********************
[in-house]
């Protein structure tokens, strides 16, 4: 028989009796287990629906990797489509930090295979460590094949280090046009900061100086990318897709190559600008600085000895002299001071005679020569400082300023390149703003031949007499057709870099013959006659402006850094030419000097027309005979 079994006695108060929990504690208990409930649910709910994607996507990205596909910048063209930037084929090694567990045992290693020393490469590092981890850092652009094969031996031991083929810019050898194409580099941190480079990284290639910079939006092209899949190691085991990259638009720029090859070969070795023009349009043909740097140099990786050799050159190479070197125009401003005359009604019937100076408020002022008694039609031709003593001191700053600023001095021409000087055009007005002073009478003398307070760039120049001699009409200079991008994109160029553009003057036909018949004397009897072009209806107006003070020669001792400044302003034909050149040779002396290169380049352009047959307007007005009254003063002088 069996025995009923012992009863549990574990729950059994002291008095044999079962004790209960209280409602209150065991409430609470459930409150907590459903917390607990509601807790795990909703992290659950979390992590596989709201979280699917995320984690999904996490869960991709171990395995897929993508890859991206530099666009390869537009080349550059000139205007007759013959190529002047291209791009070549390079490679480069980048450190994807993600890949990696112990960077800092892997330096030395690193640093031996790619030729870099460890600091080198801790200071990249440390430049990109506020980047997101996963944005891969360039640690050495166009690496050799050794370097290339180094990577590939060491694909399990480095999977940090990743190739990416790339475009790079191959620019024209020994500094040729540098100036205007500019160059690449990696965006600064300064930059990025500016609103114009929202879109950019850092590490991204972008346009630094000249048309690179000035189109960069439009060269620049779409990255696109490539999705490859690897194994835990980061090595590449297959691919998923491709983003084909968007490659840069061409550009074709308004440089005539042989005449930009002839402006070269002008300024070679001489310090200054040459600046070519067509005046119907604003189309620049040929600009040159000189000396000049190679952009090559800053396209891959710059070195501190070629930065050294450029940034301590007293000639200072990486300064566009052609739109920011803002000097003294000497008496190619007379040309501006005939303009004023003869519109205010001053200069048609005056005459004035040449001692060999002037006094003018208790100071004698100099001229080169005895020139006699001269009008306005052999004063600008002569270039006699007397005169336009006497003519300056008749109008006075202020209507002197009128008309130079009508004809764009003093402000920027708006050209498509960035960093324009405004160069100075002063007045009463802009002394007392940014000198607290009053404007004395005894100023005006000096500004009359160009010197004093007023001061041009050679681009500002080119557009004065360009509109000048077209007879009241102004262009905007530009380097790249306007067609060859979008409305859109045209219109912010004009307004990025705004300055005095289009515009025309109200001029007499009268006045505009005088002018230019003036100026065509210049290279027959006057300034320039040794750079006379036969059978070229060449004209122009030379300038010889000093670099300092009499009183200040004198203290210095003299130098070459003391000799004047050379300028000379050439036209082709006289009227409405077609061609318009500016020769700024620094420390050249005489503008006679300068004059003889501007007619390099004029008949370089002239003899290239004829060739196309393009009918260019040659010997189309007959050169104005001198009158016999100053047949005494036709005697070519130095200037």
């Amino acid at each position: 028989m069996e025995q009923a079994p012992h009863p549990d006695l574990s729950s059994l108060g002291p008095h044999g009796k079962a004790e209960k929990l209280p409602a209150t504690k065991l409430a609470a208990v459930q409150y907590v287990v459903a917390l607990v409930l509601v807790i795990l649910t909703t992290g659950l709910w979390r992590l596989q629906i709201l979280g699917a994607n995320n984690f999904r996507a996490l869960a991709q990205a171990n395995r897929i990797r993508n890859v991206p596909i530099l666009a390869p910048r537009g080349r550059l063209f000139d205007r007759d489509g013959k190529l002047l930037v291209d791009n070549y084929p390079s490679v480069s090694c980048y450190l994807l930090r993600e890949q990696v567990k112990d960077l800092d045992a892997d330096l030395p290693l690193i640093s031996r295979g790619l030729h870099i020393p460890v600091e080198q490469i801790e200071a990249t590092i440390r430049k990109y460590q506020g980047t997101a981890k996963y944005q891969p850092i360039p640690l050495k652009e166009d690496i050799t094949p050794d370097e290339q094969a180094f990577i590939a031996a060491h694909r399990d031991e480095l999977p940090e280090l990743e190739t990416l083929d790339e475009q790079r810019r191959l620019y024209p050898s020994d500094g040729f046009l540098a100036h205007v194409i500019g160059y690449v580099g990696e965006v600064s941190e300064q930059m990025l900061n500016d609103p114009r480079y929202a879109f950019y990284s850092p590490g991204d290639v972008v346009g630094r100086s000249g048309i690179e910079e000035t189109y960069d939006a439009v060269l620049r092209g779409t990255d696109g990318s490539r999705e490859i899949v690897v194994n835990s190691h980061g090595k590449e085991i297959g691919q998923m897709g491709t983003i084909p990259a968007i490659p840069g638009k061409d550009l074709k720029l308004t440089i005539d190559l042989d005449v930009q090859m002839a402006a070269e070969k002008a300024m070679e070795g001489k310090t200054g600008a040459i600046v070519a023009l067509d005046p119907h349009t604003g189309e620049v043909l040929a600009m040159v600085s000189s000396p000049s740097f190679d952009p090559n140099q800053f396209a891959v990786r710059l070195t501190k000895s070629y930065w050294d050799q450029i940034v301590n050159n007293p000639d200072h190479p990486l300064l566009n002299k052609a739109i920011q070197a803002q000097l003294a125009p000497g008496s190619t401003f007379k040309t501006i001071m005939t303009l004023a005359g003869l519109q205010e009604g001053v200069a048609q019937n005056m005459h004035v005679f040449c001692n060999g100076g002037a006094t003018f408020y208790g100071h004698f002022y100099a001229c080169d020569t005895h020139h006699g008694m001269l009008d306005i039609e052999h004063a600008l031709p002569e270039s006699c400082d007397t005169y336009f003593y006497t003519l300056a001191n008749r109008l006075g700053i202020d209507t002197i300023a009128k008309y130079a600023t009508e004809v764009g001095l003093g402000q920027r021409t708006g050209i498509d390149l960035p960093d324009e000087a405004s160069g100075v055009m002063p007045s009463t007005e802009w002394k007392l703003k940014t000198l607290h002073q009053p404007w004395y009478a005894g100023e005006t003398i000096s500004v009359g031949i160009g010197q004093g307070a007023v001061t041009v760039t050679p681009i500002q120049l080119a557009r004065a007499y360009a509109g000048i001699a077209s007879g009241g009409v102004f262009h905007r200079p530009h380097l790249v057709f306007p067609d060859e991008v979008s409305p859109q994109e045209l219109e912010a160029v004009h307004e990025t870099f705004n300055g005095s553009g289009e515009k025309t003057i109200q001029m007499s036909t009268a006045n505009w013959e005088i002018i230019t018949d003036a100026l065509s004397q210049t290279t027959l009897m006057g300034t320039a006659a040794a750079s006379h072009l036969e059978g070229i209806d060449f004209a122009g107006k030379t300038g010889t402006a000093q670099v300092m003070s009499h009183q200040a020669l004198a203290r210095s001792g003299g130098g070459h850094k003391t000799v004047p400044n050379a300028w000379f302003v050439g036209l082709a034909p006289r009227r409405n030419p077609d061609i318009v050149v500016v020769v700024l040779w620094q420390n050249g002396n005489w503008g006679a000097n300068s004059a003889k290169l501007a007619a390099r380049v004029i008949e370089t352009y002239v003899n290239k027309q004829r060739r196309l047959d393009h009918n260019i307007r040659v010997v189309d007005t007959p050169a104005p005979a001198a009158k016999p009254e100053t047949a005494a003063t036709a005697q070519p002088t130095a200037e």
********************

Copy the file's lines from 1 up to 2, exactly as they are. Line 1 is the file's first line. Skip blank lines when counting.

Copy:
[in-house]
């Protein structure tokens, strides 16, 4: 028989009796287990629906990797489509930090295979460590094949280090046009900061100086990318897709190559600008600085000895002299001071005679020569400082300023390149703003031949007499057709870099013959006659402006850094030419000097027309005979 079994006695108060929990504690208990409930649910709910994607996507990205596909910048063209930037084929090694567990045992290693020393490469590092981890850092652009094969031996031991083929810019050898194409580099941190480079990284290639910079939006092209899949190691085991990259638009720029090859070969070795023009349009043909740097140099990786050799050159190479070197125009401003005359009604019937100076408020002022008694039609031709003593001191700053600023001095021409000087055009007005002073009478003398307070760039120049001699009409200079991008994109160029553009003057036909018949004397009897072009209806107006003070020669001792400044302003034909050149040779002396290169380049352009047959307007007005009254003063002088 069996025995009923012992009863549990574990729950059994002291008095044999079962004790209960209280409602209150065991409430609470459930409150907590459903917390607990509601807790795990909703992290659950979390992590596989709201979280699917995320984690999904996490869960991709171990395995897929993508890859991206530099666009390869537009080349550059000139205007007759013959190529002047291209791009070549390079490679480069980048450190994807993600890949990696112990960077800092892997330096030395690193640093031996790619030729870099460890600091080198801790200071990249440390430049990109506020980047997101996963944005891969360039640690050495166009690496050799050794370097290339180094990577590939060491694909399990480095999977940090990743190739990416790339475009790079191959620019024209020994500094040729540098100036205007500019160059690449990696965006600064300064930059990025500016609103114009929202879109950019850092590490991204972008346009630094000249048309690179000035189109960069439009060269620049779409990255696109490539999705490859690897194994835990980061090595590449297959691919998923491709983003084909968007490659840069061409550009074709308004440089005539042989005449930009002839402006070269002008300024070679001489310090200054040459600046070519067509005046119907604003189309620049040929600009040159000189000396000049190679952009090559800053396209891959710059070195501190070629930065050294450029940034301590007293000639200072990486300064566009052609739109920011803002000097003294000497008496190619007379040309501006005939303009004023003869519109205010001053200069048609005056005459004035040449001692060999002037006094003018208790100071004698100099001229080169005895020139006699001269009008306005052999004063600008002569270039006699007397005169336009006497003519300056008749109008006075202020209507002197009128008309130079009508004809764009003093402000920027708006050209498509960035960093324009405004160069100075002063007045009463802009002394007392940014000198607290009053404007004395005894100023005006000096500004009359160009010197004093007023001061041009050679681009500002080119557009004065360009509109000048077209007879009241102004262009905007530009380097790249306007067609060859979008409305859109045209219109912010004009307004990025705004300055005095289009515009025309109200001029007499009268006045505009005088002018230019003036100026065509210049290279027959006057300034320039040794750079006379036969059978070229060449004209122009030379300038010889000093670099300092009499009183200040004198203290210095003299130098070459003391000799004047050379300028000379050439036209082709006289009227409405077609061609318009500016020769700024620094420390050249005489503008006679300068004059003889501007007619390099004029008949370089002239003899290239004829060739196309393009009918260019040659010997189309007959050169104005001198009158016999100053047949005494036709005697070519130095200037």